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|Amazon UK||8 days ago||38.47||$23.95||You save $14.52|
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Emily Hughes was born in Hawaii but lives and works in the United Kingdom. She is inspired by Chinese cinema and illustrators such as Blair Lent and Gyo Fujikawa. Her work has been exhibited across the capital and her book Nana Shaped Like a Banana came second in the 2012 Macmillan Prize for Children's Picture Books. Her first picture book has been highly successful in bookshops and libraries across the United States and United Kingdom.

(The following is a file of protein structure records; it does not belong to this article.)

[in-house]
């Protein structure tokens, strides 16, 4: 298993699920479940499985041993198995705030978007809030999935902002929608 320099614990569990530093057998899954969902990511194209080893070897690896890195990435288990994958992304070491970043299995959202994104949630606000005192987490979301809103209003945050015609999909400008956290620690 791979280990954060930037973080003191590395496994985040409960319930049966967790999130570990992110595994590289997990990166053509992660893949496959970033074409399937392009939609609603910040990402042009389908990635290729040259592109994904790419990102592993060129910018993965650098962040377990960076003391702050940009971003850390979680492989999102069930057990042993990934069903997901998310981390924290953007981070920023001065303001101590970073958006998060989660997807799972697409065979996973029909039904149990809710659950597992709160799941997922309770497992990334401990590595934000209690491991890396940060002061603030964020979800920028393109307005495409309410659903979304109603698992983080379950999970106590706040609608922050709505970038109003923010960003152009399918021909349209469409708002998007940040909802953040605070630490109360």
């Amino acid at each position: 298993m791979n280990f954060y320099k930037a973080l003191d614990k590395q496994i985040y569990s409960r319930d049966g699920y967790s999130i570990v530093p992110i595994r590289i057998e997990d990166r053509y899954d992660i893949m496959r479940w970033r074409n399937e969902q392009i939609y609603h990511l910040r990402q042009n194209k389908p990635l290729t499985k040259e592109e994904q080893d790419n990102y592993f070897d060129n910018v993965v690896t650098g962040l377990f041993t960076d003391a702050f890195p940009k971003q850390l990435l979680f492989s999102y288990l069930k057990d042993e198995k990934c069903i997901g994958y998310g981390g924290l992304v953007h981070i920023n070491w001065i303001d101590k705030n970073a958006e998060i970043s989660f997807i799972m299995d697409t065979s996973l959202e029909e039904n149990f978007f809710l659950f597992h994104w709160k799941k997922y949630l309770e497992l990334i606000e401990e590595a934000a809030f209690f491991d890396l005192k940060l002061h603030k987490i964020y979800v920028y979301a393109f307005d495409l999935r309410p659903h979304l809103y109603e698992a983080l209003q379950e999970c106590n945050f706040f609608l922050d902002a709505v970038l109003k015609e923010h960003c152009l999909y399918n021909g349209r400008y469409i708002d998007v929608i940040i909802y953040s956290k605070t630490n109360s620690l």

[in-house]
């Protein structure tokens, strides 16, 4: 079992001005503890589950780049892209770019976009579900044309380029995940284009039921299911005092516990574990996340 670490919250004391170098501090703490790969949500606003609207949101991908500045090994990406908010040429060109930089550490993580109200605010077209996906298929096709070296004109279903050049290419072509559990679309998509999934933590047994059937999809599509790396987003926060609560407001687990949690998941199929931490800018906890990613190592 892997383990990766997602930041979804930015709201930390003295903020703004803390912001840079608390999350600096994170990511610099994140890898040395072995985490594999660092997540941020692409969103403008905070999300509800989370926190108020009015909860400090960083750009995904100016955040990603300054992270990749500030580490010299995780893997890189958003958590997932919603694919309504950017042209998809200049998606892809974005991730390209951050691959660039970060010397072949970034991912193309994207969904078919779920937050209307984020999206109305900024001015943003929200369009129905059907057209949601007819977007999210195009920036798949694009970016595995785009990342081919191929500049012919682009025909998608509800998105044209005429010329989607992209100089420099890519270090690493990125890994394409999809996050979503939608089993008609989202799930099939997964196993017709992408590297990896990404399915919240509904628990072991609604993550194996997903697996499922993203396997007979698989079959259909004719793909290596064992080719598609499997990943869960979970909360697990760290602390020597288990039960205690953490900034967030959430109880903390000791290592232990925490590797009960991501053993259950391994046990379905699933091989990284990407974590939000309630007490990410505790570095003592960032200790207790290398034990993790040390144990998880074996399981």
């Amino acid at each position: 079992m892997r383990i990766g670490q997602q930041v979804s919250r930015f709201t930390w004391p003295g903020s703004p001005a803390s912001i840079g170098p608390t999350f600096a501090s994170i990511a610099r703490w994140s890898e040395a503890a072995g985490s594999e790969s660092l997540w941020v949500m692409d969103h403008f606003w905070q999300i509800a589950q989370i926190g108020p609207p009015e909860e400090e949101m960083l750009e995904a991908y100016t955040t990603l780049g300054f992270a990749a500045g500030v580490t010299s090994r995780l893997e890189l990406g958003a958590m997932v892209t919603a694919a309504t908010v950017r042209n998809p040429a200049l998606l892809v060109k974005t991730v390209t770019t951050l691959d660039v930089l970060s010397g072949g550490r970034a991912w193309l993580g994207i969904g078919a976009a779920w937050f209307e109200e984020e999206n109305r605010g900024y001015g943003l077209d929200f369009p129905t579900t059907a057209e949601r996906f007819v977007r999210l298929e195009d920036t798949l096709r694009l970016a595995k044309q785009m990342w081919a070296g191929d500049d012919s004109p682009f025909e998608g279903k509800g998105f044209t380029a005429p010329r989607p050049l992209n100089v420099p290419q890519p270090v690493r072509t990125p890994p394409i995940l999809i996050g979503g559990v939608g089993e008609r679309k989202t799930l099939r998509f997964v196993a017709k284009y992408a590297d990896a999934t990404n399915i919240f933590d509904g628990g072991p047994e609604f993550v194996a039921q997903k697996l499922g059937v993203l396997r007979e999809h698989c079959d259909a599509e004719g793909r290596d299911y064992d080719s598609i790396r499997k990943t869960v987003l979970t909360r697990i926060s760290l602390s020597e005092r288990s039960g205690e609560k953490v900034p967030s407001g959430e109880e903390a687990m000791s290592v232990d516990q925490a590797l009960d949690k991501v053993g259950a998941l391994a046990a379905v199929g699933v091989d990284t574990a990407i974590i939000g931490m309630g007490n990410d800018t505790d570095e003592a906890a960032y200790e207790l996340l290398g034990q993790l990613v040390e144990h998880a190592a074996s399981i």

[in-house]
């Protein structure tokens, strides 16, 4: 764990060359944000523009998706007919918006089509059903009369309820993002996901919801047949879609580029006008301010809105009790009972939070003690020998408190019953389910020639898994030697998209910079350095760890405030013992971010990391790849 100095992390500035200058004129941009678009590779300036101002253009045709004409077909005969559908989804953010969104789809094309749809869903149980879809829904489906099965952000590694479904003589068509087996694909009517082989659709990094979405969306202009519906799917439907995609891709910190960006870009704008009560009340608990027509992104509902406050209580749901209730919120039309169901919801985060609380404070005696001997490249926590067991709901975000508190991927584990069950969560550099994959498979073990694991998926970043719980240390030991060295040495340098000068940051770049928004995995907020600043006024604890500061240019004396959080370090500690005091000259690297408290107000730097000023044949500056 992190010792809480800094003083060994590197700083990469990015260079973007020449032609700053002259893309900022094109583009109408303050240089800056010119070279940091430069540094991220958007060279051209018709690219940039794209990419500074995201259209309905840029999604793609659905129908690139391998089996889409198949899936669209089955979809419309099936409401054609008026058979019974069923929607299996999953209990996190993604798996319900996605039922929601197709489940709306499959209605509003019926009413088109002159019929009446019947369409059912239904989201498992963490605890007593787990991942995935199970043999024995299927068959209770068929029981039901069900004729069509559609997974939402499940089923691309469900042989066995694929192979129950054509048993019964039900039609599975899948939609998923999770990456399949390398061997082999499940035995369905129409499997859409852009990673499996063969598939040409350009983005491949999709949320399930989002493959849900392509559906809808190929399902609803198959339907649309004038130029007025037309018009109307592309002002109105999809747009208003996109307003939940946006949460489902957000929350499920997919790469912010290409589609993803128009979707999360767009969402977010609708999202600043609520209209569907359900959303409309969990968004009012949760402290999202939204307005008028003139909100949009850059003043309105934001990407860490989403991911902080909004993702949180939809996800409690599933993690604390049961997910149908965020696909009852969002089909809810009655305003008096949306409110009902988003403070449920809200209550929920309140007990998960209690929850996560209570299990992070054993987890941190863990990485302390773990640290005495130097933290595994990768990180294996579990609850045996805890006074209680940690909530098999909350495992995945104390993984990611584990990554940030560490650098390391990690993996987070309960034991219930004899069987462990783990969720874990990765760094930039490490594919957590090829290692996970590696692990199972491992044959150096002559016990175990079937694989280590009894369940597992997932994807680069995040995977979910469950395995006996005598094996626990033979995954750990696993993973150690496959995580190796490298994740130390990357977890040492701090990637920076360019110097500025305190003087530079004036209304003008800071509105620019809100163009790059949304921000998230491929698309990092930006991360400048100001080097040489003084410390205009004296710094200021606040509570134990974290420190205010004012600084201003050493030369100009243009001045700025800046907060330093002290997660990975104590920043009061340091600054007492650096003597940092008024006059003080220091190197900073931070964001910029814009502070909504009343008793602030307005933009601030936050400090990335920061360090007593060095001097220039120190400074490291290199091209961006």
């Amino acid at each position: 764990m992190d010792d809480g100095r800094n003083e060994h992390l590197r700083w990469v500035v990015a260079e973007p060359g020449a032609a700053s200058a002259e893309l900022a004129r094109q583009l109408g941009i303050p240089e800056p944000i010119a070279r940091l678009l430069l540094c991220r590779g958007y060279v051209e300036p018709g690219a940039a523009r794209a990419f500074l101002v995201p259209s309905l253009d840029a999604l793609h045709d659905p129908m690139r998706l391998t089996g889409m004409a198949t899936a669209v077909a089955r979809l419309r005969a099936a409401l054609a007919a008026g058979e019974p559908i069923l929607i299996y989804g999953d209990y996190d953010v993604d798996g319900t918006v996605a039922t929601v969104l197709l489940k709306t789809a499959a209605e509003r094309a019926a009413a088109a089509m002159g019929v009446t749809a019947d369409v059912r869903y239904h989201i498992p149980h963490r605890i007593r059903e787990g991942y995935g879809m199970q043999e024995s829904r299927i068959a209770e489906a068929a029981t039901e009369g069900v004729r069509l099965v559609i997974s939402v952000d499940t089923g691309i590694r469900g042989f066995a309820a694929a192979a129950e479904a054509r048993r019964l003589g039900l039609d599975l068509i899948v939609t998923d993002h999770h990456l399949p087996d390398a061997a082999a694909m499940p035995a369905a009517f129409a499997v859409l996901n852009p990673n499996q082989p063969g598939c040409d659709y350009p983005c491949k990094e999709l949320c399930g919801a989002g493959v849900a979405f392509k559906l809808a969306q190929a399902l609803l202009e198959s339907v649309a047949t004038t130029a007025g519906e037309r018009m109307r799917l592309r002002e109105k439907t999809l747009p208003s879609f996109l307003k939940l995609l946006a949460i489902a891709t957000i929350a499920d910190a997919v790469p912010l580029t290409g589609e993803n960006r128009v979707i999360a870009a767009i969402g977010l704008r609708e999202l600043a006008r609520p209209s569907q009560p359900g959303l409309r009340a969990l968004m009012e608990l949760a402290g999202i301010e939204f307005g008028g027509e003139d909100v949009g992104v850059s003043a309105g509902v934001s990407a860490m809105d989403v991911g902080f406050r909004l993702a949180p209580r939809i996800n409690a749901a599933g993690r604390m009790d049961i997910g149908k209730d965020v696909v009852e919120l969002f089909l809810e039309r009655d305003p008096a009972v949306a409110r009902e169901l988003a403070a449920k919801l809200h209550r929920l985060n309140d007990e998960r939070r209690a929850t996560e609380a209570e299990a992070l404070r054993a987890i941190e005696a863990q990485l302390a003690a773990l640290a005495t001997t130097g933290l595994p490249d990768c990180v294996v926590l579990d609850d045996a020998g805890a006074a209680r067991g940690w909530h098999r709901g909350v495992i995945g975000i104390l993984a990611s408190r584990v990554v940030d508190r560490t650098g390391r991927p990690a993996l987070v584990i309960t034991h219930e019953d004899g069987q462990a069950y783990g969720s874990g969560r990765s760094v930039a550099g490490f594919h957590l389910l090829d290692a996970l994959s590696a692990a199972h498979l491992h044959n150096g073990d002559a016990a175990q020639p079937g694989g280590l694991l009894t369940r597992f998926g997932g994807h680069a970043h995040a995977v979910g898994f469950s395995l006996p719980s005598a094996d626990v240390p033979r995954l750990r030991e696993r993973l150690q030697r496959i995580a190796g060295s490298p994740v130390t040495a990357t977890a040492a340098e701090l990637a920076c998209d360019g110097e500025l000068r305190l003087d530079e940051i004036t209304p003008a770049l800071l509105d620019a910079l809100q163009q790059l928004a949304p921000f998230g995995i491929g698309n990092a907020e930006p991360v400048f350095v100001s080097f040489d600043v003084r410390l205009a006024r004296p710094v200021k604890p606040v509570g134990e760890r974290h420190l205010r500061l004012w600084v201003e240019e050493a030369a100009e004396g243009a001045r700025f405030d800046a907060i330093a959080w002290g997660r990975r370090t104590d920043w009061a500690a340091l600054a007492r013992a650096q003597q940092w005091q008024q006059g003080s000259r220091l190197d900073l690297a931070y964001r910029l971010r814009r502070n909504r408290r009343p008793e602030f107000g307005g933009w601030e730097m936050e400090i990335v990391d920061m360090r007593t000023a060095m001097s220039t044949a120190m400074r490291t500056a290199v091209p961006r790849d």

"Inspired by a single glorious flower, a Tom Thumb-like gardener toils himself into exhaustion in his attempts to tame enormous weeds and clear the litter from his property. When he finally sleeps in his cozy straw cottage, a regular-size girl is motivated by the same bloom, then takes over the task. When the title character wakes, he and his helper relish the resulting bursts of flora, especially the plant they first admired. Hughes uses minimal text and a dark palette to great effect. The lush wilderness, likely inspired by her Hawaiian background, luckily remains even in the completed garden. VERDICT A gentle fairy tale, the story encourages tenacity and speaks to the value of teamwork and environmental stewardship." --School Library Journal Emily Hughes' spare prose allows her gorgeous artwork to tell the story of the gardener and the single flower that brings him inspiration and hope. Layered with meaning, this is a book worth lingering over and cherishing. --NPR, Best Books 2015 Through economical text and luscious illustrations, Hughes captures the daunting challenge (and sometimes despair) of environmental stewardship. However, she ends her story on a hopeful note as the Little Gardener's seemingly futile efforts inspire others to take up the cause. --Huffington Post, Best Picture Books of 2015 It's a tender metaphor for the miracle of gardening. Hughes's rich, rhythmic storytelling voice and dark tapestry spreads carry perennial magic. --Publisher's Weekly, STARRED REVIEW Through economical text and luscious illustrations, Hughes captures the daunting challenge (and sometimes despair) of environmental stewardship. However, she ends her story on a hopeful note as the Little Gardener's seemingly futile efforts inspire others to take up the cause. --Huffington Post A lovely visual tribute to the persistent hard work behind every flourishing garden. --Kirkus Reviews What Hughes does with these colored-pencil illustrations is impressive. Brimming with details and earthy vibrance, they are more than up to the task of carrying the story visually. The garden setting also lends itself to some "seek and find" moments, when young readers will be looking closely to spot the gardener among the flora. It's a little story about some pretty big emotions: persistence, dedication, and love. It's also a book that might make you cry happy tears during story time. A beauty. Scope Notes, Best New Book [...] charming, immeasurably sweet [...] Hughes's illustrations, vibrant and deeply alive, capture that strange tapestry of tenderness and wilderness of which the human soul is woven. [...] a heartwarming delight in its entirety [...] Scope Notes, Best New Book The Little Gardener by Emily Hughes is a miracle of a picture book. Its stunning lush, rough, almost jagged, illustrations paired with a simple, striking narrative holds an incredible power to focus its readers onto this single story and let the rest of the world fade away. --The Picture Book Review The Little Gardner is different from Wild on the surface, but it still shows the affinity children have with nature and wild things. [...] This story subtly validates the experience of failure while keeping a sense of hope blooming. I'm very impressed at how Hughes addresses the deep feelings of insecurity children have. In The Little Gardner, she shows how the efforts little ones make, even if they don't entirely succeed, inspire those bigger than they are. In The Little Gardner, she shows how befriending nature and tending to a garden keeps hope in your heart. --Joy Corcoran The images are evocative and gorgeous, reminding me of Maurice Sendak in terms of shapes and color choices. Wild and moving that will enthrall readers young and old as they explore the garden of the littlest gardener and see what he created in this world around him. --Andrew Shuping, Musing Librarian Reviews